Writing about (not) writing


IMG_0005There have been a number of discussions in this blog about writing theses, papers, essays, proposals, and other documents within academia. To switch gears a little, I will be writing about NOT writing. (In the same moment of writing that last sentence, I just realized how haphazardly it reads and decide to use it as title for this (written) blog entry.)

You will probably agree if I say that most of us are writing all the time. Apart from the classical documents I mentioned, there are other occasions for writing: emails, texts, Facebook posts, tweets, and many more.


Who is leading the chase? – The dynamics of research fields

dynamicsAs a researcher, every time you enter a new research field or start to work on a new problem you need to review the knowledge that is out there already and find out about what is currently being done in that field. A great part of getting to know what is actually out there is usually done with some sort of literature review or survey. Sometimes, a literature review is a formal part of the first year of grad school and is completed in the form of a write-up.


The academic travel season

I am off west! While writing this blog post I am on my way to the US to spend a month at Washington State University in Pullman (WA) and University of Washington in Seattle (WA). This is my first trip in the 2013 academic travel season, and I am really excited.


Exploring the Montreal Underground

I haven’t been very active on the blog recently, and I won’t even try to make up reasons. Instead, I will just attribute this to the lack of inspiration. Last weekend, however, I experienced something really exciting I decided to write about in our blog. More specifically, I spent Friday night in Montreal’s underground city exploring the “Art Souterrain” exhibition.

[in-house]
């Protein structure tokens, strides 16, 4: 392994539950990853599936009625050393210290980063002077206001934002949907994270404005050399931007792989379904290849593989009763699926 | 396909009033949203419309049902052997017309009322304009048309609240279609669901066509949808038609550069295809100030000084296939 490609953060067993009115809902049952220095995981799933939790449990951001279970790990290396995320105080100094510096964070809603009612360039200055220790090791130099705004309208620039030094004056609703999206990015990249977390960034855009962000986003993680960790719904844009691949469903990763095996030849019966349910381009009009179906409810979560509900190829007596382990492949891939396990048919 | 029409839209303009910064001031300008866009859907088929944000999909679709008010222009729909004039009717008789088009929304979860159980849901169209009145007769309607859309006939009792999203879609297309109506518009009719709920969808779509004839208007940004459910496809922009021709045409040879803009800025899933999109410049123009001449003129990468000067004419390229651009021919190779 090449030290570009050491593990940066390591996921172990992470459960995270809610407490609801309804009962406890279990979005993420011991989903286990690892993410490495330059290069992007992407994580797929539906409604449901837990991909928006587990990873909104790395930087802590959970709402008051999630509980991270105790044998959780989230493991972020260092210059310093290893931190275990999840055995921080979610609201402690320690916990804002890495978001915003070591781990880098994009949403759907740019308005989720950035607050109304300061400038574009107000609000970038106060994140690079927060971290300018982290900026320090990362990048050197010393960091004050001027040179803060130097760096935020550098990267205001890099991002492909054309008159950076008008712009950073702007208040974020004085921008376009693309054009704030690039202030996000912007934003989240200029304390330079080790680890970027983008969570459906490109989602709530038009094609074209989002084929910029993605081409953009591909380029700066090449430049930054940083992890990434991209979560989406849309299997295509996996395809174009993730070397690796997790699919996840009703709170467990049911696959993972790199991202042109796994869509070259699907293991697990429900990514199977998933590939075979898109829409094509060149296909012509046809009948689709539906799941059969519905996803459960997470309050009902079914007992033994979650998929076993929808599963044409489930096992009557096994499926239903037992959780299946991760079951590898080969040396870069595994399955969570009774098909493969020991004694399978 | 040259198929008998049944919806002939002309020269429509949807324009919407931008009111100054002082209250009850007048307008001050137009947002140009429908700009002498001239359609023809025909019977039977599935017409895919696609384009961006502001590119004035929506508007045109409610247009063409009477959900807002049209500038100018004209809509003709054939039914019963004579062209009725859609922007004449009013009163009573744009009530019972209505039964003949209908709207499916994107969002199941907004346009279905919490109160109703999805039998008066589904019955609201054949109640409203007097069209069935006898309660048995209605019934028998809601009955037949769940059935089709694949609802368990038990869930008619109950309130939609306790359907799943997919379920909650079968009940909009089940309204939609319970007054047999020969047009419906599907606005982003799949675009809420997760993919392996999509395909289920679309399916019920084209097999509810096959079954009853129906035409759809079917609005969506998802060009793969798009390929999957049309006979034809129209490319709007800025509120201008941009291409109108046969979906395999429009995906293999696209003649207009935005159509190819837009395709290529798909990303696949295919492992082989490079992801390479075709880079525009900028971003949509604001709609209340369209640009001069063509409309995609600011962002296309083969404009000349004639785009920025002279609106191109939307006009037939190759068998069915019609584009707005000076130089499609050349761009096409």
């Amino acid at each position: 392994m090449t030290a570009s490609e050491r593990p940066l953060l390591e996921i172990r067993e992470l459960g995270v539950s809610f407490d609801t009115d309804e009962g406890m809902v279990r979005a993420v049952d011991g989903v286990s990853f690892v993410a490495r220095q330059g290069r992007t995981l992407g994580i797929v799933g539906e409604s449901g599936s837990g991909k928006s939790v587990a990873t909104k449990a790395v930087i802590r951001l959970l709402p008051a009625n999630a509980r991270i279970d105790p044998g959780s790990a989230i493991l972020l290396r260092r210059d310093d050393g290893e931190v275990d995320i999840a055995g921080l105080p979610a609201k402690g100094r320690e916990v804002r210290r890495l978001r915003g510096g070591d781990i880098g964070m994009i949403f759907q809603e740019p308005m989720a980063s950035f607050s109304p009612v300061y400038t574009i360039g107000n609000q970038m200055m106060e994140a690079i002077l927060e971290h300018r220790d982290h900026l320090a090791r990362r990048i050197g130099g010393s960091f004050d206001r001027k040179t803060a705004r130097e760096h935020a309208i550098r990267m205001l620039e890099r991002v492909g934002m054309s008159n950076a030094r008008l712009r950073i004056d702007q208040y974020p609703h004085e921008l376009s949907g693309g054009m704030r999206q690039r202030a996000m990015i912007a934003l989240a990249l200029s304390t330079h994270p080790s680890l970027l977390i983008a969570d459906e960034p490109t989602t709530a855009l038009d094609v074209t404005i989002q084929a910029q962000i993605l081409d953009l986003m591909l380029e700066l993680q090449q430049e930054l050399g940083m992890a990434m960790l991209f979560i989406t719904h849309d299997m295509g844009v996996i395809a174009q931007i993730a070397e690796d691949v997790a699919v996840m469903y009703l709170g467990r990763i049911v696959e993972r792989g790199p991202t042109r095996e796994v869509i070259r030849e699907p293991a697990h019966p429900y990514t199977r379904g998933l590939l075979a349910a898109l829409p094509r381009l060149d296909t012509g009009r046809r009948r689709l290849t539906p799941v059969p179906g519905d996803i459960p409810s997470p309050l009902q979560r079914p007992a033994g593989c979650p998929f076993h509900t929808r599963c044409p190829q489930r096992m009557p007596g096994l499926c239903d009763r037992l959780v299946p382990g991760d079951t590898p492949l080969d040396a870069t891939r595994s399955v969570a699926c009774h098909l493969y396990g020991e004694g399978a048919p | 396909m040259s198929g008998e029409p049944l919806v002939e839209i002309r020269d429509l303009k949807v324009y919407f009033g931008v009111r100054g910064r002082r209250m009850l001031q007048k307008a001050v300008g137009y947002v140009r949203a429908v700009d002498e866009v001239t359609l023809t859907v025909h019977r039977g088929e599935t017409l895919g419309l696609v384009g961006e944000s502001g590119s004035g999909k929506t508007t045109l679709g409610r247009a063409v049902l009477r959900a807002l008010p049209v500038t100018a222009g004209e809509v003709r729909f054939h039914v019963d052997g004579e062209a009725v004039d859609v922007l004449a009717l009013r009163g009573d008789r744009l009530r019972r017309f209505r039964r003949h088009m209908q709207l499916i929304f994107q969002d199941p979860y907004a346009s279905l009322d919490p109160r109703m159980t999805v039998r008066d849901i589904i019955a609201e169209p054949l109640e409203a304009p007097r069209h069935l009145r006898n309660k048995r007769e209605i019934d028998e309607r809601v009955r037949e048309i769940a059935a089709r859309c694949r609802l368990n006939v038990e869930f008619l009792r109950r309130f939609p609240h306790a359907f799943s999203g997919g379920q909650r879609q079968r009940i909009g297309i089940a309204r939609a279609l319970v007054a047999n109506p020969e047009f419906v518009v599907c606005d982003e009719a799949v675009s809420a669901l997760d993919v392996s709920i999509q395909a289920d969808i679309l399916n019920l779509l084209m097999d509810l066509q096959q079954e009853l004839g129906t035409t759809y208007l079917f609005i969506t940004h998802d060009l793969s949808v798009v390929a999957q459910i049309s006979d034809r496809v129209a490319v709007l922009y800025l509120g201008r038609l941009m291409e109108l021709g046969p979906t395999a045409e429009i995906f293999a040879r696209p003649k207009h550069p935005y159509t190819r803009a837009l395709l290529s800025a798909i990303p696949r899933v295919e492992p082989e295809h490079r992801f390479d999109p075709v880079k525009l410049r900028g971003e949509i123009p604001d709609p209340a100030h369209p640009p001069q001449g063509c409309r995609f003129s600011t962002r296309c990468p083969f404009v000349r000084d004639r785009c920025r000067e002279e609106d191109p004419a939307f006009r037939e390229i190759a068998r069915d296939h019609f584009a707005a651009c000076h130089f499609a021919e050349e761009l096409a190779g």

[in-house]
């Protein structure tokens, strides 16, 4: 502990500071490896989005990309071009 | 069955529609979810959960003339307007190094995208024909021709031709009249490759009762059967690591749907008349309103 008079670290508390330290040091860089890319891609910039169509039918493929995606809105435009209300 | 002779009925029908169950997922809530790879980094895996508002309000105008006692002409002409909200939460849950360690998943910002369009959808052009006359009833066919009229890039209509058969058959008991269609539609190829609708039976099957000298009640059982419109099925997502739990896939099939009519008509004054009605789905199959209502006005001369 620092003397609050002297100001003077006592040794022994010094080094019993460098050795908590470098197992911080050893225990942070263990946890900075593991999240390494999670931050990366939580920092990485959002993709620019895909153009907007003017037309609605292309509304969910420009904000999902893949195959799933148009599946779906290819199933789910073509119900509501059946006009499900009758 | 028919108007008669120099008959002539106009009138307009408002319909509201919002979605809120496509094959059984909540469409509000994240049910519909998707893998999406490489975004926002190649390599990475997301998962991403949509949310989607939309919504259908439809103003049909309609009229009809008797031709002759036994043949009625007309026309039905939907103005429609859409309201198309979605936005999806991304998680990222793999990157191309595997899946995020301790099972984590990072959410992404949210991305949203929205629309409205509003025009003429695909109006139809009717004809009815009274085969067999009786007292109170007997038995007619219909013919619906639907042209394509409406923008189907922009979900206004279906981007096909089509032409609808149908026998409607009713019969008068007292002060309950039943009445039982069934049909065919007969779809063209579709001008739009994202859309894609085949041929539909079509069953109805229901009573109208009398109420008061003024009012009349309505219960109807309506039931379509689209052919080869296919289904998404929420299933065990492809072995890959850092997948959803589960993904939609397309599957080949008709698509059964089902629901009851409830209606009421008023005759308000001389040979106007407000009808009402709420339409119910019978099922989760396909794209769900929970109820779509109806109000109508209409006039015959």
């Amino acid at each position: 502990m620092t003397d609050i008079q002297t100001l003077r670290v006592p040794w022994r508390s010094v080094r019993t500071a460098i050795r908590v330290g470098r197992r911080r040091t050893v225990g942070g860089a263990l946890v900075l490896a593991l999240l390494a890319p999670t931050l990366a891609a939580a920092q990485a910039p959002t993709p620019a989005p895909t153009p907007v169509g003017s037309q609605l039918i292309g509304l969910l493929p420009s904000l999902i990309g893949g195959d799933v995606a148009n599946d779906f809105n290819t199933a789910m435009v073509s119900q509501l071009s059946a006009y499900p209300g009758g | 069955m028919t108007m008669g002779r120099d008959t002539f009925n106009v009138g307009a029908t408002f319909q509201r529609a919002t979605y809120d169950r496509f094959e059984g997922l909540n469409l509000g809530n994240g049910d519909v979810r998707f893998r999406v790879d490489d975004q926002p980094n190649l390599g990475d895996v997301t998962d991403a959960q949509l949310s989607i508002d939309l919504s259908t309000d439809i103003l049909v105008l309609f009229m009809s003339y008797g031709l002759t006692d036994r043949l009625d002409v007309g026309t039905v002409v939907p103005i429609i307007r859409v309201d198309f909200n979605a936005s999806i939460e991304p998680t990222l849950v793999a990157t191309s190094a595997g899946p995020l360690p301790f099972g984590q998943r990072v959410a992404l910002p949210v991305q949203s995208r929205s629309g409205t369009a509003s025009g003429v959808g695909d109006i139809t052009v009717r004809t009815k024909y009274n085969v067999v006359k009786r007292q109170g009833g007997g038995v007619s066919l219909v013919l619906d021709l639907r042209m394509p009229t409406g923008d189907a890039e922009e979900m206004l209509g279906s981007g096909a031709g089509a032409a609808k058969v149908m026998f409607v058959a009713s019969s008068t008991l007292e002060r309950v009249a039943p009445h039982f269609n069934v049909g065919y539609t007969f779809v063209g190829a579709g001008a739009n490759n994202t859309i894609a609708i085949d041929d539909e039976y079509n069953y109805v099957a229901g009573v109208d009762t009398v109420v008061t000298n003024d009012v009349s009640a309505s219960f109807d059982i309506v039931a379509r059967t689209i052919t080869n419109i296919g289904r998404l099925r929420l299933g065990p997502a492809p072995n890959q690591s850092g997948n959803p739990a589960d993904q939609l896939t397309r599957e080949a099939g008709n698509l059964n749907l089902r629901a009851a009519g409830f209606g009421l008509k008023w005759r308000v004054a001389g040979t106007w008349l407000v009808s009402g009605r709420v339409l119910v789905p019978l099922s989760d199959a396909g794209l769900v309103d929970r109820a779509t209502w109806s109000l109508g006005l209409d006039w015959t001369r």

Happy Submission Day!

Happy submission day everyone! After some time in the grad school business, it seems to me that the academic work-flow is governed by submissions even more than anything I experienced before. As a graduate student you are expected to submit applications, proposals, abstracts, articles, posters, presentations, and a lot more things. The days on which such documents are due are very special days: Submission days. (more…)

A Practical Guide to Halloween in Canada

*by peasap

Although Halloween has become more popular in Europe, for me it remains a very North American rite. This has been only my second Halloween season on the new continent, but I feel like I am ready to write a practical guide to Halloween, covering some essential knowledge for the newcomer.

Let’s start with the most important thing about Halloween: the costume. Now, responsible grad students might ask: “Do I really need to spent time thinking about a suitable costume and dress up?” And my answer is: Yes! Just switch off your brains and follow the mainstream! Also, it is a great opportunity to take the role of one of your childhood heroes or anyone else you would like to imitate for one evening.

The first thing I have discovered about Halloween is that costumes do not necessarily have to be scary. In fact probably about 80% of costumes don’t have anything to do with scary creatures of the zombie type popularly associated with Halloween. I’ve also learned that creativity rules on Halloween. Don’t just go into a store and buy the next-best-costume. Instead, make up something halfway new and possibly build your own costume. Apart from the fact that it is usually cheaper to make a costume instead of buying one, it’s just more fun and you can use your presumably immense creativity on something other than research!

In case you decide to make you own costume, here are what I consider to be the important guidelines, based on experiences with my own costumes in the past.

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